To solve the physician supply problem, the training system must change

Issue: BCMJ, vol. 42 , No. 5 , June 2000 , Pages 243-244 Clinical Articles

The PAR-BC president identifies some of the problems residents face today: Hospital downsizing, regionalization, and an inflexible training system.

In its relatively short history, PAR-BC has had significant links with the BCMA. Our two associations have at times jointly faced similar issues. We also note with great pride that many BCMA leaders were once active in PAR-BC. Physicians such as Dr Arun Garg, Dr Derryck Smith, Dr Ian Courtice, and the BCMA’s president elect, Dr Marshall Dahl, have all served on PAR’s board of directors; Drs Garg, Smith, and Dahl as PAR presidents. And so, the BCMA’s anniversary celebrations provide an ideal opportunity for us to reflect on the past while gazing into our collective future.

It should come as little surprise that as much as things seem to change and move forward, the more they seem to stay the same. Many of you may well remember your days as residents with fond and maybe not-so-fond memories. Long hours combined with modest remuneration made for a difficult working and learning environment. The formation of housestaff associations in the 1970s, including PAR-BC in 1973, alleviated some of those problems. Yet residents today continue to face many of the same challenges.

Challenges such as significant pay cuts in the form of tuition fees loom over our heads; the continual and ongoing struggle for recognition as physicians in our own right and entitlement to appropriate working conditions, salaries, and benefits; the continual and ongoing justification that residents do provide significant patient care and contributions to the hospitals and health-care system. All that combined with a health-care system in tremendous flux leaves residents caught in the middle of many drafts and currents. Hospital downsizing and shortages of health-care personnel mean that residents, the front-line physicians, must perform amazing juggling feats to accommodate the demand.

“Closer to home,” or regionalized medicine, has meant fewer centralized training opportunities, but generally there is insufficient funding to allow residents to go to the various parts of the province. Through all of the challenges, PAR’s members have maintained the utmost professionalism in all aspects of medical practice, learning, teaching, and contribution to research knowledge. With the support of the many dedicated clinical teachers throughout the province, BC produces arguably some of the best-trained physicians in the country.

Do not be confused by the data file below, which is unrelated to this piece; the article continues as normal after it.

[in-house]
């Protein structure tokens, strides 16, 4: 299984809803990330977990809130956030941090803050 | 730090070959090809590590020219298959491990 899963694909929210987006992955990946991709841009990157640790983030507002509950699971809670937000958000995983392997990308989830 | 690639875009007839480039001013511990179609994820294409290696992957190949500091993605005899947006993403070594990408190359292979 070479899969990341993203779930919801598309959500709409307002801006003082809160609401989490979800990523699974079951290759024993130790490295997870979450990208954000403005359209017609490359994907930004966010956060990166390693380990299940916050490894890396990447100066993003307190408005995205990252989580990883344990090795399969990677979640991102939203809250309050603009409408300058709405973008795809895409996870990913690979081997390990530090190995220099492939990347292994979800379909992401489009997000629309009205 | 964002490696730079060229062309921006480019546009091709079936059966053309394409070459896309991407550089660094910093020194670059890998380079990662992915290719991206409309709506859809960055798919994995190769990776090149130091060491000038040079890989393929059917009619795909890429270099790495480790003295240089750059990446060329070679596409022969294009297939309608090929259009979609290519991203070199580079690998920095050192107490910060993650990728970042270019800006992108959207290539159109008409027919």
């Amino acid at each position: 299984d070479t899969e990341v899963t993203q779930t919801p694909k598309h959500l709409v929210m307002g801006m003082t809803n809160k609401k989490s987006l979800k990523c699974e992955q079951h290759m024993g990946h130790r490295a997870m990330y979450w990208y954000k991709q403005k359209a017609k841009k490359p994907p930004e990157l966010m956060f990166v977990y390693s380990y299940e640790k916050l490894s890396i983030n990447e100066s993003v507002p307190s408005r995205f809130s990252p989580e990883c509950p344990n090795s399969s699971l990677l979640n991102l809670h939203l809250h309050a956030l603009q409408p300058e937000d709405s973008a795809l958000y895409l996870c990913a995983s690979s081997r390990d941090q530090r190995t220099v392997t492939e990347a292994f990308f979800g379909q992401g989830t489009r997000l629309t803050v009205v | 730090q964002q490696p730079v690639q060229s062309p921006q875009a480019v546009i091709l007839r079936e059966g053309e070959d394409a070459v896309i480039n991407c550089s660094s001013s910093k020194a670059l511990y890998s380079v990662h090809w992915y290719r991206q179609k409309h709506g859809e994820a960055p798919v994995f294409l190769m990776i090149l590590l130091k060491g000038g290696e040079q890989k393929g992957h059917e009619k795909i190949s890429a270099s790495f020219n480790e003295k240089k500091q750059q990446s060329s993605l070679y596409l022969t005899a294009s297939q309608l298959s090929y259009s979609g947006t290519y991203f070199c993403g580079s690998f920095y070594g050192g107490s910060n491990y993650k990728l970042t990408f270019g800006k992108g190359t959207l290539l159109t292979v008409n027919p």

Unfortunately, BC does not train enough physicians. One of the most pressing issues facing the profession is the looming shortage of physicians. The need to train more is only partially related to the oft-spoken trends in demographics toward an older population, both in the general public and among currently practising physicians. The bottom line is that there are not enough “home grown” doctors in British Columbia. For the 1997–98 period, British Columbia lost 316 physicians due to attrition,[1] yet in 1998 there were only 133 BC-trained physicians entering practice in all of Canada.[1,2]

As a result, for years the province has relied on an influx from the rest of Canada and other countries. But the supply is drying up. New graduates do not even fill the vacancies left by physicians leaving medical practice, let alone start to address the serious supply deficiency. There are some who believe that the solution to solving the physician supply problem is to mandate newer physicians to practice in “select” areas. PAR-BC is strongly opposed to this type of coercive measure.

So-called under-serviced communities need physicians who genuinely want to practice there, and we are pleased that successive court decisions have ruled such measures to be unconstitutional. The focus must be on modifying the practice conditions to make those areas as attractive as possible, and we acknowledge the work that the BCMA has done. But, let us be clear: PAR-BC will continue to speak out against any coercive measures in a physician supply plan, and will vigorously oppose such measures should they be introduced again.

One of the factors that we believe has exacerbated the problem is an inflexible training system. Medical students are forced to pick a specialty two to three years into training. During residency switching between programs is difficult. Re-entering a residency program after a few years in practice is almost impossible. Physicians who would benefit from the knowledge and experience gained in the practice of broad-based medicine before specializing are prevented from doing so. Communities in turn are potentially denied access to a supply of generalist physicians. The residency training system must include increased re-entry and retraining opportunities.

As we move forward the medical profession faces significant challenges. PAR-BC is optimistic, however, that the innovation, goodwill, and flexibility of British Columbia’s physicians (in practice and in training) will bring about considerable advancements and reforms. We at PAR-BC look forward to continuing our alliance with the BCMA, for decisions that today affect the newest members of the profession will ultimately affect the established members of the profession in the years to come.


1. Human Health Resources Unit (HHRU). Rollcall Update 98. Vancouver: UBC. May 1999;99(2):97
2. CAPER Annual Census of Post-MD Trainees. Ottawa: ACMC. 1998–1999;85.

Dr Wong is co-president of the Professional Association of Residents of BC (1999–2000).

Leo Wong, MD. To solve the physician supply problem, the training system must change. BCMJ, Vol. 42, No. 5, June, 2000, Page(s) 243-244 - Clinical Articles.

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